Scotland's politicians agree tax rates for the year ahead and hint at future reforms

26 Feb 2021

MSPs have agreed to the Scottish Government’s income tax plans for the coming year and have hinted at the prospect of more substantive reforms to the Scottish tax regime in future years.

In a vote in the Scottish Parliament on Thursday, MSPs agreed to a Scottish Rate Resolution that will increase the starter, basic and higher rate thresholds by inflation and freeze income tax rates at their present level.

MSPs also started to pivot the discussion on Scotland’s tax regime towards a more fundamental evaluation of its scope and purpose, something that is likely to happen following May’s election, driven in part by the Finance and Constitution’s call for a more strategic approach to Scottish tax policy earlier this week.

In a letter to the Scottish Parliament’s presiding officer at the start of the week, committee convener Bruce Crawford (SNP), who is retiring from the parliament in May, said the committee wanted the next parliament to begin a ‘national conversation’ about ‘the role of tax policy in achieving a just, sustainable and strong economy as we recover from COVID. They would like to see this work conclude by September next year, so that it informs Budget planning in 2023-24.

Opening the debate on behalf of the government, Ivan McKee, Scotland’s third tax minister in as many years, said that the government’s tax plans would provide taxpayers with ‘certainty and stability’ as the country recovers from the Coronavirus pandemic.

He told the chamber; “During our pre-budget engagement, we heard a clear message from stakeholders across the country that now is not the time to make significant changes to taxes and that, instead, we should focus on supporting the people and businesses that are hardest hit by the pandemic.”

In a nod to possible future tax policy development after this year’s Scottish Parliament elections, McKee cited the government’s engagement with ‘taxpayers, industry representatives and professional bodies’.

He said that the Scottish Government was ‘committed to ensuring that tax policy is understood and informed by a diverse range of views and perspectives’, and as a result of dialogue during this year’s Budget process, said that there was ‘a broad-ranging interest in the devolution of further tax powers and an appetite for broader engagement on tax’.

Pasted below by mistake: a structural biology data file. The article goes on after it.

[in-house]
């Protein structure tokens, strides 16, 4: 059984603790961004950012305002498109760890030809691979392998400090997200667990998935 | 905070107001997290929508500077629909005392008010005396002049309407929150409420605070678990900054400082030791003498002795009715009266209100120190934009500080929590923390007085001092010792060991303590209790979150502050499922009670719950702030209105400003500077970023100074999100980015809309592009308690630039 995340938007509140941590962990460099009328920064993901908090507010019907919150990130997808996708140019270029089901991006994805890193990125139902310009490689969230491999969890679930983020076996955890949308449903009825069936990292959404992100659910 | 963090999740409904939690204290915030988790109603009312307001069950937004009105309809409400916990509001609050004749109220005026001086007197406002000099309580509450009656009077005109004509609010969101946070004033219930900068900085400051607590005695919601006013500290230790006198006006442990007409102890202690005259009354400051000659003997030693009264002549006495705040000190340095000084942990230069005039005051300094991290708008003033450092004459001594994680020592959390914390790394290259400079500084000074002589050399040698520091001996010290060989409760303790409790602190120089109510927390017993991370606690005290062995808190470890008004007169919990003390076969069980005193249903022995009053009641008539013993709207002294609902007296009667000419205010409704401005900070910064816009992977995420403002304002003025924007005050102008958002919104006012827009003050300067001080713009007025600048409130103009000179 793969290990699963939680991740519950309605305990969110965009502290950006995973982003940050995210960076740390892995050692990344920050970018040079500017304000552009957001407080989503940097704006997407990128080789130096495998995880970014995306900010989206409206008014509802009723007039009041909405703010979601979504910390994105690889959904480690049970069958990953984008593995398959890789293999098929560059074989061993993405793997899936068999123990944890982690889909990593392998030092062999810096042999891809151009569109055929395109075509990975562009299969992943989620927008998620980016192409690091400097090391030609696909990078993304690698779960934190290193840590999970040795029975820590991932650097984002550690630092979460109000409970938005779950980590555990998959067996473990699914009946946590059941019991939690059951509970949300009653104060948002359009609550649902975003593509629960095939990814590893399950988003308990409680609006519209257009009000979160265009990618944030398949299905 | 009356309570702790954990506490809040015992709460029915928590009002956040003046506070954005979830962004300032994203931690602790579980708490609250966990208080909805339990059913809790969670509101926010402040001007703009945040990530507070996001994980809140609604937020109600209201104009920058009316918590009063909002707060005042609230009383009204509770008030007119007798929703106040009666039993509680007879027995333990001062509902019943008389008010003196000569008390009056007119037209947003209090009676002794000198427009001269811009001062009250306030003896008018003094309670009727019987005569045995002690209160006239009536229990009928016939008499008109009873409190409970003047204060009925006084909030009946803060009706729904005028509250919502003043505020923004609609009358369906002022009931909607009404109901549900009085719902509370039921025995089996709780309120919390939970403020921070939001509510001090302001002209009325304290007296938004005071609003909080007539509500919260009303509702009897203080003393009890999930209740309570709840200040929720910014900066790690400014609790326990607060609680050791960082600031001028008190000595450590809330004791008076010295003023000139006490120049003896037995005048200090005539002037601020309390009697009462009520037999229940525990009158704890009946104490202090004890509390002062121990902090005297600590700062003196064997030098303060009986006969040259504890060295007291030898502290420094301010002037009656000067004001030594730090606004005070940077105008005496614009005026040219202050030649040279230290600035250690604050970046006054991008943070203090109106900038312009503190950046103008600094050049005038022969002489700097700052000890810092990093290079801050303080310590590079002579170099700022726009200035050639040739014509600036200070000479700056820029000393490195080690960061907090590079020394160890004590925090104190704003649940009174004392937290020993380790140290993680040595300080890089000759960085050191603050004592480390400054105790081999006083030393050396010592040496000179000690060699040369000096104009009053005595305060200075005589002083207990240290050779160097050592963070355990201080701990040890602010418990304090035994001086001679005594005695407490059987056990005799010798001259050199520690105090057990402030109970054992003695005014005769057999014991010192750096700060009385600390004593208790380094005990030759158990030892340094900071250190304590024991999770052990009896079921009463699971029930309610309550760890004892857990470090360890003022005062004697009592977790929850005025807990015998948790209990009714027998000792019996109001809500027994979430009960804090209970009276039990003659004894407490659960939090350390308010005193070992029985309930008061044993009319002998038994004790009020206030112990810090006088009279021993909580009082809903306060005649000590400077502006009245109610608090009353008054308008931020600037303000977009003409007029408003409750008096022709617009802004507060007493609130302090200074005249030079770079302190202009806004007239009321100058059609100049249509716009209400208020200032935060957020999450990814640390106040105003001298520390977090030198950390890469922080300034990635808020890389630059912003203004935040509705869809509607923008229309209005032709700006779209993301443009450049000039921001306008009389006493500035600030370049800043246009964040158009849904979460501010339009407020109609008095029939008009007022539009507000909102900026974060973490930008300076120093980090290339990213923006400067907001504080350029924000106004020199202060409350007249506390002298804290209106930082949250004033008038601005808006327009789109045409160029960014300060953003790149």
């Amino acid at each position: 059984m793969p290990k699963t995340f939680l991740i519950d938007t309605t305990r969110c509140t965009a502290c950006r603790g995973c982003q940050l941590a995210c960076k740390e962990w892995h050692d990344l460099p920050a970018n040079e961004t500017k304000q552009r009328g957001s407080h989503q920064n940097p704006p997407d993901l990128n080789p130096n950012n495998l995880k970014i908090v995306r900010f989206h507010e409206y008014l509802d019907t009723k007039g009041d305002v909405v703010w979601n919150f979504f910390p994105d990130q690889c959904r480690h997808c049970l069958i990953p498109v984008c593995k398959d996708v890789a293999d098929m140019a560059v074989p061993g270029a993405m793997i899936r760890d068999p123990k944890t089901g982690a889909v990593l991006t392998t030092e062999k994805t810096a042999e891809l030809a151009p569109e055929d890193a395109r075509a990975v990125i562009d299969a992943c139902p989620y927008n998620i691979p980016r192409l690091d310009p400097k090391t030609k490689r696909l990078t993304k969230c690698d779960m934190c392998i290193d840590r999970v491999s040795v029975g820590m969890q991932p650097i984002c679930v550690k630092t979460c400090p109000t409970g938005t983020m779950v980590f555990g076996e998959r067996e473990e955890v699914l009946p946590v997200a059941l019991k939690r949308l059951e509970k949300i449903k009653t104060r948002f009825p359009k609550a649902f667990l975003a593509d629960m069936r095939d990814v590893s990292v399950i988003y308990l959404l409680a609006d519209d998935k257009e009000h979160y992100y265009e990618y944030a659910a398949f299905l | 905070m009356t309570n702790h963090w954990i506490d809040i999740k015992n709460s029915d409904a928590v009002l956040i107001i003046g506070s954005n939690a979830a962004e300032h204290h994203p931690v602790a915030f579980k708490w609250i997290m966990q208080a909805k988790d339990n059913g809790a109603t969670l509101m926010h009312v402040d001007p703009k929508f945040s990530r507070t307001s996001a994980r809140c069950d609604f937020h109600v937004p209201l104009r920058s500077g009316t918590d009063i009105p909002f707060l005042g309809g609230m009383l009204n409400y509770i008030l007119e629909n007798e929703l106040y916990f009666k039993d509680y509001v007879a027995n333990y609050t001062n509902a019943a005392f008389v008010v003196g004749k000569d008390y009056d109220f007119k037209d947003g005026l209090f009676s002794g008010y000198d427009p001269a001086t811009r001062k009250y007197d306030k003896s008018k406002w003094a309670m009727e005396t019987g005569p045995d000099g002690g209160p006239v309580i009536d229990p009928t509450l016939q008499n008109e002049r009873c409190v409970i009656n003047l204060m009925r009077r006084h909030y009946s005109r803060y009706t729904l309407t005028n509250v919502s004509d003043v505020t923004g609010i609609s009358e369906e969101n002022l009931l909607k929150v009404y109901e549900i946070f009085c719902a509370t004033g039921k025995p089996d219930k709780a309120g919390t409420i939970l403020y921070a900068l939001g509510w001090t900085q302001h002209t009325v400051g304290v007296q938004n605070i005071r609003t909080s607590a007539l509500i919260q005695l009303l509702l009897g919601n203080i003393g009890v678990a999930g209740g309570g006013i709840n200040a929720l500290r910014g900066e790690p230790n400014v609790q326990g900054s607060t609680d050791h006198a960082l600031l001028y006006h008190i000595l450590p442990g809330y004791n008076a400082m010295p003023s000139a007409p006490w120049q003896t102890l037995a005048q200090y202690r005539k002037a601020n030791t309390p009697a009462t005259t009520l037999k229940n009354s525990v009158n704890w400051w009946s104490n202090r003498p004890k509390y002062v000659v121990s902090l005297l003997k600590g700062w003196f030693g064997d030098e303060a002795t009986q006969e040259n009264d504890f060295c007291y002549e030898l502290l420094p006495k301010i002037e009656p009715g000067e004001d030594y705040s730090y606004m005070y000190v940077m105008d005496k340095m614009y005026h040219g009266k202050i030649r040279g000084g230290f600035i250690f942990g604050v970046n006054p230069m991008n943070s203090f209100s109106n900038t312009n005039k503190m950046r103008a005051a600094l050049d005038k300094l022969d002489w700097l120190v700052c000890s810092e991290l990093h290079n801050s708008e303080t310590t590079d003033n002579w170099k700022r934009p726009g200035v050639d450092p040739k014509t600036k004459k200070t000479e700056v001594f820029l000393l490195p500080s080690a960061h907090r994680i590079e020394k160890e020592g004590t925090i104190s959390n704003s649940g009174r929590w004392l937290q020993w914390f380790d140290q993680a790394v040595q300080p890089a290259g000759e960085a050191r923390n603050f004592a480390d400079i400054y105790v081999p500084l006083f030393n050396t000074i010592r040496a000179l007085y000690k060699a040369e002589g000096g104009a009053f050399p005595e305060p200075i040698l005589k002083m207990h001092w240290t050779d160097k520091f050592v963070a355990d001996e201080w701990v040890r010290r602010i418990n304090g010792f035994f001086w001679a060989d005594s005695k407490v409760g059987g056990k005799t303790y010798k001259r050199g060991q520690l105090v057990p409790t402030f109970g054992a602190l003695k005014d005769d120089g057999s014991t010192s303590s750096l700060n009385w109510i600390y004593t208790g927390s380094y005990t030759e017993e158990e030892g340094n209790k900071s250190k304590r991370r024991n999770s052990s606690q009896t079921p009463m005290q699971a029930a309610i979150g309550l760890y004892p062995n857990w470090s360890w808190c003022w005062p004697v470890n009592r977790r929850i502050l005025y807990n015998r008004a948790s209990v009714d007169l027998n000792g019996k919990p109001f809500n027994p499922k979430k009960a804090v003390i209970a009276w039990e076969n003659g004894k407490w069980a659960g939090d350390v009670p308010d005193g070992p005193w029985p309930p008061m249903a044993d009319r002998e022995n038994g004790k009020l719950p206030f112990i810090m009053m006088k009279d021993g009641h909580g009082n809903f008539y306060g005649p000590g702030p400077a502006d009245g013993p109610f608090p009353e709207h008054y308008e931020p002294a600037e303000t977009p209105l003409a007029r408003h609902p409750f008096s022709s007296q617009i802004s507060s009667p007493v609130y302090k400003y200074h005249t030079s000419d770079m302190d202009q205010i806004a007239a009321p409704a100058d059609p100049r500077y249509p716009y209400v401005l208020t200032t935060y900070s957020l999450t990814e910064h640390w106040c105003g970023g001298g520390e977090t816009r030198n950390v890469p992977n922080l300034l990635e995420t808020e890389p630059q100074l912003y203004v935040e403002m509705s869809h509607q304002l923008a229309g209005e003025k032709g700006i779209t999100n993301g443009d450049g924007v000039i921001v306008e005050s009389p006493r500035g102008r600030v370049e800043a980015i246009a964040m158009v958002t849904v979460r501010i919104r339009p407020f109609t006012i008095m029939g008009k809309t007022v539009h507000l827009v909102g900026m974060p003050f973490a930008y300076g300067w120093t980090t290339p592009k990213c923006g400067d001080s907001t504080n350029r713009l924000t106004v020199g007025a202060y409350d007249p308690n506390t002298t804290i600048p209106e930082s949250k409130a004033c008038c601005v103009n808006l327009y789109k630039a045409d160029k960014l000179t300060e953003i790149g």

He continued: “We believe that broad-based engagement of that kind should not be limited to the annual budget cycle, but should form part of a wider conversation about the purpose of tax in our society, and what tax is designed to achieve.”

Some of the powers that Scottish Ministers are expected to call for, if re-elected, include the devolution of full income tax powers, VAT devolution and control over capital gains tax and National Insurance, powers McKee said would ‘enable the Scottish Government to shape a recovery that is best suited to Scotland’.

The Scottish Conservatives focused on the SNP’s ‘broken’ manifesto pledge not to increase income taxes during the 2016-21 Scottish Parliament term, but welcomed the decision not to widen the income tax gap with the rest of the UK any further.

Murdo Fraser welcomed the fact that the government’s income tax policy for the coming year would not contain further tax increases, and echoed McKee’s point that now was not the time for tax rises; “In that respect, the minister and I are in the same place”.

But he added that the Scottish Government’s decision to diverge from the UK income tax regime in 2017 had resulted in increased taxes for some basic rate taxpayers.